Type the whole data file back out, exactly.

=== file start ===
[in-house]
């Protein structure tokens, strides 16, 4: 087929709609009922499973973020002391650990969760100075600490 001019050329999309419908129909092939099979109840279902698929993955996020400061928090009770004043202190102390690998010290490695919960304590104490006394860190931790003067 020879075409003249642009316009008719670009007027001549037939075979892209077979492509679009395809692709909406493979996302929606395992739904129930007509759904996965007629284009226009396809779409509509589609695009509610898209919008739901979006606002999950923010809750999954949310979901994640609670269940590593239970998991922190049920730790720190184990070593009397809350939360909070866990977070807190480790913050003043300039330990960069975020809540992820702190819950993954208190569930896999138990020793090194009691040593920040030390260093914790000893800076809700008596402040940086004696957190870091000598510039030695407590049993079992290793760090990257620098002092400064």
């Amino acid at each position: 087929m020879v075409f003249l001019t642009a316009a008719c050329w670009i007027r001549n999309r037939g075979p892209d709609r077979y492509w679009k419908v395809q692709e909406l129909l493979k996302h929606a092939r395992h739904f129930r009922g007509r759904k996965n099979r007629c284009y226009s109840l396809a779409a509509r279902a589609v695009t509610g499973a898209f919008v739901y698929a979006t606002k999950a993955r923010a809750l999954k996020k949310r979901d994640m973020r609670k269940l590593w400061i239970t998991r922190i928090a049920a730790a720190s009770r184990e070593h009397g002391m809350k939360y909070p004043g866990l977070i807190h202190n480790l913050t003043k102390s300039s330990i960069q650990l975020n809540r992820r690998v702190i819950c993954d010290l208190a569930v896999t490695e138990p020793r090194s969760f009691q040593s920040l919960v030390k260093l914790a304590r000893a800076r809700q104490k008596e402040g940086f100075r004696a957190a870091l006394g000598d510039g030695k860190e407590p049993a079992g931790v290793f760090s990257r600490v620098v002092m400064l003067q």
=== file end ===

[in-house]
């Protein structure tokens, strides 16, 4: 087929709609009922499973973020002391650990969760100075600490 001019050329999309419908129909092939099979109840279902698929993955996020400061928090009770004043202190102390690998010290490695919960304590104490006394860190931790003067 020879075409003249642009316009008719670009007027001549037939075979892209077979492509679009395809692709909406493979996302929606395992739904129930007509759904996965007629284009226009396809779409509509589609695009509610898209919008739901979006606002999950923010809750999954949310979901994640609670269940590593239970998991922190049920730790720190184990070593009397809350939360909070866990977070807190480790913050003043300039330990960069975020809540992820702190819950993954208190569930896999138990020793090194009691040593920040030390260093914790000893800076809700008596402040940086004696957190870091000598510039030695407590049993079992290793760090990257620098002092400064």
């Amino acid at each position: 087929m020879v075409f003249l001019t642009a316009a008719c050329w670009i007027r001549n999309r037939g075979p892209d709609r077979y492509w679009k419908v395809q692709e909406l129909l493979k996302h929606a092939r395992h739904f129930r009922g007509r759904k996965n099979r007629c284009y226009s109840l396809a779409a509509r279902a589609v695009t509610g499973a898209f919008v739901y698929a979006t606002k999950a993955r923010a809750l999954k996020k949310r979901d994640m973020r609670k269940l590593w400061i239970t998991r922190i928090a049920a730790a720190s009770r184990e070593h009397g002391m809350k939360y909070p004043g866990l977070i807190h202190n480790l913050t003043k102390s300039s330990i960069q650990l975020n809540r992820r690998v702190i819950c993954d010290l208190a569930v896999t490695e138990p020793r090194s969760f009691q040593s920040l919960v030390k260093l914790a304590r000893a800076r809700q104490k008596e402040g940086f100075r004696a957190a870091l006394g000598d510039g030695k860190e407590p049993a079992g931790v290793f760090s990257r600490v620098v002092m400064l003067q």